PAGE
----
These dragons have made it possible to link genotype and phenotype visually, bringing vital biological connections to life for students. Using this software, students can quickly grasp the connection between genes and traits and easily understand the way Mendelian inheritance works. (For example, the genotypes Hh and HH both express the phenotype graphically as a dragon with horns while a dragon with the recessive hh does not display horns.) The Geniverse project is extending these capabilities; dragons’ traits are now linked to the molecular nature of genes. Further, students are able to collaborate to ask and answer important questions.

The tools allow students to move quickly and easily among three critical levels of biological investigation and understanding: the nano-level (nucleotides), micro-level (chromosomes), and macro-level (traits). As they do so, students make important conceptual connections among these integral stages. Narrative scenarios woven through the curriculum engage students and ensure that the connections between these levels are relevant and compelling. For example, in one scenario, while breeding dragons a student may uncover a disease and learn that it is spreading through the population unchecked.

The student encountering this disease is able to analyze the affected dragon’s DNA and compare it with known sequences in an online database, identifying a specific mutation as the cause of the disease. Instructional sequences such as this require students to apply analytical skills to this multi-level model and perform virtual laboratory procedures in attempts to pinpoint the difficulties causing the disease and to treat it.

Moving to a more complex understanding

A student who completes a Geniverse curriculum module may have correctly identified a recessive mutation as a cause of the disease in the dragon population. Upon concluding this, she can share her result with the rest of the class as a “publication.” As part of her publication, she also shares the line of dragons she has isolated as evidence supporting her discovery. Other students in the class test her research by breeding their own dragons with her isolated strain and verifying her result.

Soon after this, however, the same student might learn of a publication by another student that clearly contradicts her findings. This student has bred the isolated strain with a disease-bearing strain of his own. When the two diseased strains are bred together, the offspring are mysteriously disease-free. What can be causing this strange result?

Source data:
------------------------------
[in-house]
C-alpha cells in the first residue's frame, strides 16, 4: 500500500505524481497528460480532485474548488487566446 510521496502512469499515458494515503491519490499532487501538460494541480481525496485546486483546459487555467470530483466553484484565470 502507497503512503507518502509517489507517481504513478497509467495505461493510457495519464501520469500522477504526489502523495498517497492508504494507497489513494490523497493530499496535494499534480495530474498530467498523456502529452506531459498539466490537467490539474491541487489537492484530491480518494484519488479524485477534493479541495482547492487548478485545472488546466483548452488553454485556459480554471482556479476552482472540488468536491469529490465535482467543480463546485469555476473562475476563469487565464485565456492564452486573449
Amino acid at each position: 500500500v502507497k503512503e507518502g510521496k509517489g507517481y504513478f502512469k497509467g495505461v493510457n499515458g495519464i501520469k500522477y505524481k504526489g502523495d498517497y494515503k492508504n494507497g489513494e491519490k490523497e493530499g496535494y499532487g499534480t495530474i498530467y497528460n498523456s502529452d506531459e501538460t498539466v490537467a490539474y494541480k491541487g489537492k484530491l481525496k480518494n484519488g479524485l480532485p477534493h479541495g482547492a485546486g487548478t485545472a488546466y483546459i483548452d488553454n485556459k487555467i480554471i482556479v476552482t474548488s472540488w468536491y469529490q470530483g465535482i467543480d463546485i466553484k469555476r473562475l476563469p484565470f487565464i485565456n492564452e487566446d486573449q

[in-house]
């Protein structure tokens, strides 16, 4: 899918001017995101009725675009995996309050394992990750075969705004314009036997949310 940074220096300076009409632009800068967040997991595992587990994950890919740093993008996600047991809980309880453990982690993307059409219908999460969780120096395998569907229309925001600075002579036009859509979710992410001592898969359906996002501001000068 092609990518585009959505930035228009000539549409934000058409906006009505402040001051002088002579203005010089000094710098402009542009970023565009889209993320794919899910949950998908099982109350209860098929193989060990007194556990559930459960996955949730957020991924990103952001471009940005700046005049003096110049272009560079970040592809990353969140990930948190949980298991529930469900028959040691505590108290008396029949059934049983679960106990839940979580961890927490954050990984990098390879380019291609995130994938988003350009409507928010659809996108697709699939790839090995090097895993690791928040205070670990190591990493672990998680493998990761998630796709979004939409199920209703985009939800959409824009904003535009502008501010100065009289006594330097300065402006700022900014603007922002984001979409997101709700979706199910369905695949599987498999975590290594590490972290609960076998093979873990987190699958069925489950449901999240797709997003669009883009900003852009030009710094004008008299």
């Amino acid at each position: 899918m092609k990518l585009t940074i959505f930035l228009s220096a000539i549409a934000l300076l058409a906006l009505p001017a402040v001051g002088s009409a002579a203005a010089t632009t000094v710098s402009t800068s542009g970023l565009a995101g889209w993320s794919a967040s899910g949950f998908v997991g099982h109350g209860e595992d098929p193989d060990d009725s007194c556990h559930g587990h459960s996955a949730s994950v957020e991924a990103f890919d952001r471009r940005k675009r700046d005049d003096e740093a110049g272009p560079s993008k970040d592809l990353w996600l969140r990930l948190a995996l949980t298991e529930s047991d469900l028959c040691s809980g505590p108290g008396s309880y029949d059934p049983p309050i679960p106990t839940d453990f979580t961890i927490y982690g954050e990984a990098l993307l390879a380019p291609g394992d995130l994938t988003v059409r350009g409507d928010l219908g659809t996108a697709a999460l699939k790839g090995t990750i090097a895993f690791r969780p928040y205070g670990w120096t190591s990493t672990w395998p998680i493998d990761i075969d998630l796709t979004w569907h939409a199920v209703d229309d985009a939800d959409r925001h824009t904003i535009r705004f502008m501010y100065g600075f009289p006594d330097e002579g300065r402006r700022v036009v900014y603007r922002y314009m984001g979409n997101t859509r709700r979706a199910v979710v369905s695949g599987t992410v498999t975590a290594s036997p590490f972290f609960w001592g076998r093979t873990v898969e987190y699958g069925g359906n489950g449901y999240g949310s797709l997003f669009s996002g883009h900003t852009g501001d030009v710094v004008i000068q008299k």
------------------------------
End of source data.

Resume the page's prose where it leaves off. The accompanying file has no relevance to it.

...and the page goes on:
Figure 1. Students have access to individual and shared “dragon pools” for breeding experiments. They can share their results by chatting with one another.

To further understand the problem, students must work together, share findings and evidence, cite other results, and share database searches, dragons, and DNA snippets. Through their collaboration, it gradually becomes clear that two separate mutations in entirely different genes can cause the same disease. In fact, the students discover, the two genes both act in a single pathway—a sequence of enzyme-powered, biochemical reactions that is essential for health; if any gene in the pathway is faulty, the pathway fails, resulting in the same disease.

While solving a mystery, students uncover for themselves the underlying nature of gene expression: by virtue of the molecules they encode, genes act in concert, and not simply as individual entities. Students move beyond “dominant” and “recessive” and enter a more complex, multilayered understanding of genetics.

In other modules, students work both as individual learners and collaborating scientists to solve additional challenges, revealing and addressing various quandaries in the dragon population while building and reinforcing their understanding of core genetics concepts. By layering such puzzles and compelling narratives within standard curriculum, the Geniverse project exposes students to the techniques of modern genetics and helps students develop an understanding of biology as an active, experiment-driven science. With a solid foundation of core genetics concepts, students will be better prepared for a future in which these concepts are increasingly important.

Frieda Reichsman ( directs the Geniverse project.
Chad Dorsey ( is President of the Concord Consortium.